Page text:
Options backdating scorecard

Class actions ostensibly are brought on behalf of the shareholders of the company who have been impacted by the option grants.Shareholder claims typically are grounded in some allegation of misrepresentation.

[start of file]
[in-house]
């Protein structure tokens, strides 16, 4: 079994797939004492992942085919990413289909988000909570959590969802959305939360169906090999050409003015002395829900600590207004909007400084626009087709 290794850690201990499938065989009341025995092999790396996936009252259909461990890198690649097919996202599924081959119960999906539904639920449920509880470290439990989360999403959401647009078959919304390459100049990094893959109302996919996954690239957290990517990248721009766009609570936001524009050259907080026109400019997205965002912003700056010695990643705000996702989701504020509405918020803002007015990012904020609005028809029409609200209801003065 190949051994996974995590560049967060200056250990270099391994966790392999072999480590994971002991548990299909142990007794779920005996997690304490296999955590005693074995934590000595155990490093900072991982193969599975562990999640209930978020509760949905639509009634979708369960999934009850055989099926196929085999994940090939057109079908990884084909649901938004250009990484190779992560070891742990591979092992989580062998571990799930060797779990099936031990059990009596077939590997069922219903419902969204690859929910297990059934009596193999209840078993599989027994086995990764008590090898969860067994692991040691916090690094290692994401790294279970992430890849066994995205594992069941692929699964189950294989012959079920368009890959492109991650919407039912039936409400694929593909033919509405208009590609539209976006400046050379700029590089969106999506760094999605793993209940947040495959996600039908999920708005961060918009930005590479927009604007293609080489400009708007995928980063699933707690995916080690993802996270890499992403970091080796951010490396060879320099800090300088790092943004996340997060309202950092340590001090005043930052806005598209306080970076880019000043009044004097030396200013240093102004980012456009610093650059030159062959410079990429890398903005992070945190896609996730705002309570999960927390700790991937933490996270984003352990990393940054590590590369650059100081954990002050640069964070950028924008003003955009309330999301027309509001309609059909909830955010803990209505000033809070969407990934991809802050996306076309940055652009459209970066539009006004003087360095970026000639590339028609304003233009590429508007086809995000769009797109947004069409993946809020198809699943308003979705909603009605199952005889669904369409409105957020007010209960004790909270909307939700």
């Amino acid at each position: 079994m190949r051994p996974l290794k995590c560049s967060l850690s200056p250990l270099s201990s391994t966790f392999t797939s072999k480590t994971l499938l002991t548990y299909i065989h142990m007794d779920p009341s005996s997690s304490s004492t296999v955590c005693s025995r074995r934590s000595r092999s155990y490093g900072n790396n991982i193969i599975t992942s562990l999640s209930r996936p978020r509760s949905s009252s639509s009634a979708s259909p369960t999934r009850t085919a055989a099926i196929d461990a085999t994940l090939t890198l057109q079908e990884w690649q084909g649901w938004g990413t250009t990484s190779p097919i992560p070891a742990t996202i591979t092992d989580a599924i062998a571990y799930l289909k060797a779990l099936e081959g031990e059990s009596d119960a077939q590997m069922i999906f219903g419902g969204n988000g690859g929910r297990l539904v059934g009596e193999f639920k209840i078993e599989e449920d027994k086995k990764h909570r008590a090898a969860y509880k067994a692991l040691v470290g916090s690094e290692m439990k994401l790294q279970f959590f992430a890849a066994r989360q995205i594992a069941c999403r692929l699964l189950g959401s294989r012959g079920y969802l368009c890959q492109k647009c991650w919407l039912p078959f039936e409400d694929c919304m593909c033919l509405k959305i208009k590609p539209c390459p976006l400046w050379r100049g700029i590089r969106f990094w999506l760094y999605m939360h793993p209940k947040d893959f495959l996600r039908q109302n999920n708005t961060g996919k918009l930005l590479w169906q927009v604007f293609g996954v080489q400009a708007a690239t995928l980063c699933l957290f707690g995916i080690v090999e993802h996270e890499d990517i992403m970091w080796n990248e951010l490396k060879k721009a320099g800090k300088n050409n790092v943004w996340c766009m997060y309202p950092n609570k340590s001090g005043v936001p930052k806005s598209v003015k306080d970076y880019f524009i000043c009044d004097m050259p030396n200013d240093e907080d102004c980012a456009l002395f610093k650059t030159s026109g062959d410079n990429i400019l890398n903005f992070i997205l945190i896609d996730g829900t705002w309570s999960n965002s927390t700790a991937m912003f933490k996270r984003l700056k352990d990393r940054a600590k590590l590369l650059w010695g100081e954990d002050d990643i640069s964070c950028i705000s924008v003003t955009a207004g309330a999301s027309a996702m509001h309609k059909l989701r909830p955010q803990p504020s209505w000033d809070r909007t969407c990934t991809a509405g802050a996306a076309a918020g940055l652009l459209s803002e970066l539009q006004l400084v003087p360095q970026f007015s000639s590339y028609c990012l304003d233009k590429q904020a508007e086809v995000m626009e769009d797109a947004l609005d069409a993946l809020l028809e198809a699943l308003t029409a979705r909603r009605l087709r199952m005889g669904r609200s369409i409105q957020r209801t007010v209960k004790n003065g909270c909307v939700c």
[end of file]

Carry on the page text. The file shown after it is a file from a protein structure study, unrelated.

Public announcements that a company or the SEC is investigating possible backdating issues have spawned a rash of civil suits. All stemming from the practice known as “options backdating.” Options backdating occurs when a company issues stock options on one date, but reports in its financials an earlier issue date to create a “strike” or exercise price equal to the earlier date’s lower price.Another consequence is that the company underrepresents the real nature of an executive’s compensation, perpetuating the myth that options are performance-based incentive compensation.The Internal Revenue Service has also joined a number of investigations due to the tax implications of options backdating, both with respect to the individuals who received the backdated options as well as the corporations that failed to account properly for the options when they were granted.Of course, disparity between a reported grant date and the actual grant date is not always intentional.

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